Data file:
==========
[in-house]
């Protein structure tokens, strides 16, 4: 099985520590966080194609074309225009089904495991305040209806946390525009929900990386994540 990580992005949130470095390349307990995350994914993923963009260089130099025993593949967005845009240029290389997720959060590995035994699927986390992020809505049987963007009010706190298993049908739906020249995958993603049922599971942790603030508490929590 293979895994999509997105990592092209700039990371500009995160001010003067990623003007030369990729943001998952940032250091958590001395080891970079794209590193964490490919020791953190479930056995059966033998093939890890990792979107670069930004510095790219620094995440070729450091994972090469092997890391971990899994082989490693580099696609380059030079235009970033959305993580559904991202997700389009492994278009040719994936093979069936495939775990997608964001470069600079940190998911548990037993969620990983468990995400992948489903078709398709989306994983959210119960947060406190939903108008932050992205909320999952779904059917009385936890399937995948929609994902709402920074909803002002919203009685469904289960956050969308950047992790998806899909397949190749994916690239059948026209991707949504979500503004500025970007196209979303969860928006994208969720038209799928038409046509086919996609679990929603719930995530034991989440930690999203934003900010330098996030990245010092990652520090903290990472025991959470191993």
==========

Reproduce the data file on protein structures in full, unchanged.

[in-house]
């Protein structure tokens, strides 16, 4: 099985520590966080194609074309225009089904495991305040209806946390525009929900990386994540 990580992005949130470095390349307990995350994914993923963009260089130099025993593949967005845009240029290389997720959060590995035994699927986390992020809505049987963007009010706190298993049908739906020249995958993603049922599971942790603030508490929590 293979895994999509997105990592092209700039990371500009995160001010003067990623003007030369990729943001998952940032250091958590001395080891970079794209590193964490490919020791953190479930056995059966033998093939890890990792979107670069930004510095790219620094995440070729450091994972090469092997890391971990899994082989490693580099696609380059030079235009970033959305993580559904991202997700389009492994278009040719994936093979069936495939775990997608964001470069600079940190998911548990037993969620990983468990995400992948489903078709398709989306994983959210119960947060406190939903108008932050992205909320999952779904059917009385936890399937995948929609994902709402920074909803002002919203009685469904289960956050969308950047992790998806899909397949190749994916690239059948026209991707949504979500503004500025970007196209979303969860928006994208969720038209799928038409046509086919996609679990929603719930995530034991989440930690999203934003900010330098996030990245010092990652520090903290990472025991959470191993």